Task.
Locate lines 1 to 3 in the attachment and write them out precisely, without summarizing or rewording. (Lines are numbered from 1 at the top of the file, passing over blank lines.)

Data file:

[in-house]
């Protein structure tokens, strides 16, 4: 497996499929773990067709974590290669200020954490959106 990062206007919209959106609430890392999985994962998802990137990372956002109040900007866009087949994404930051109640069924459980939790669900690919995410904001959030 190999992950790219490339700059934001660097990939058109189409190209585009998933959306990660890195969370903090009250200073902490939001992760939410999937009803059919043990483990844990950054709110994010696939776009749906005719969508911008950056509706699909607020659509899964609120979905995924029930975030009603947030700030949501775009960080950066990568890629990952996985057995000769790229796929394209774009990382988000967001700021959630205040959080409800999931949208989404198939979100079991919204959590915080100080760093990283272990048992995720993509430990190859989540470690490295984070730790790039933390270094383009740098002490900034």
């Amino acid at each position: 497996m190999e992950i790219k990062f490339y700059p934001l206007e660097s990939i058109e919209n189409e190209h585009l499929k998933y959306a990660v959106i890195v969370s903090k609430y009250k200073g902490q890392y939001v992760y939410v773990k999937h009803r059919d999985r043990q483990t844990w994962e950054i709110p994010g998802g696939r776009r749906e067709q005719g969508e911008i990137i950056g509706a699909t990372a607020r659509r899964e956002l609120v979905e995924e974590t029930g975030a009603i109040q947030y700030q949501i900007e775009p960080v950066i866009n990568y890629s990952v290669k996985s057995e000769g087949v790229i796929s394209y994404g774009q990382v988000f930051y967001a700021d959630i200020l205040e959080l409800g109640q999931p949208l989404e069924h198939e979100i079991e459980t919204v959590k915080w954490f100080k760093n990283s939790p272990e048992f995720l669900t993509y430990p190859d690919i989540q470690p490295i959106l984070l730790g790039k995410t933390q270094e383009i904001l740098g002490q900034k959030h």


[in-house]
């Protein structure tokens, strides 16, 4: 497996499929773990067709974590290669200020954490959106 990062206007919209959106609430890392999985994962998802990137990372956002109040900007866009087949994404930051109640069924459980939790669900690919995410904001959030 190999992950790219490339700059934001660097990939058109189409190209585009998933959306990660890195969370903090009250200073902490939001992760939410999937009803059919043990483990844990950054709110994010696939776009749906005719969508911008950056509706699909607020659509899964609120979905995924029930975030009603947030700030949501775009960080950066990568890629990952996985057995000769790229796929394209774009990382988000967001700021959630205040959080409800999931949208989404198939979100079991919204959590915080100080760093990283272990048992995720993509430990190859989540470690490295984070730790790039933390270094383009740098002490900034």
């Amino acid at each position: 497996m190999e992950i790219k990062f490339y700059p934001l206007e660097s990939i058109e919209n189409e190209h585009l499929k998933y959306a990660v959106i890195v969370s903090k609430y009250k200073g902490q890392y939001v992760y939410v773990k999937h009803r059919d999985r043990q483990t844990w994962e950054i709110p994010g998802g696939r776009r749906e067709q005719g969508e911008i990137i950056g509706a699909t990372a607020r659509r899964e956002l609120v979905e995924e974590t029930g975030a009603i109040q947030y700030q949501i900007e775009p960080v950066i866009n990568y890629s990952v290669k996985s057995e000769g087949v790229i796929s394209y994404g774009q990382v988000f930051y967001a700021d959630i200020l205040e959080l409800g109640q999931p949208l989404e069924h198939e979100i079991e459980t919204v959590k915080w954490f100080k760093n990283s939790p272990e048992f995720l669900t993509y430990p190859d690919i989540q470690p490295i959106l984070l730790g790039k995410t933390q270094e383009i904001l740098g002490q900034k959030h």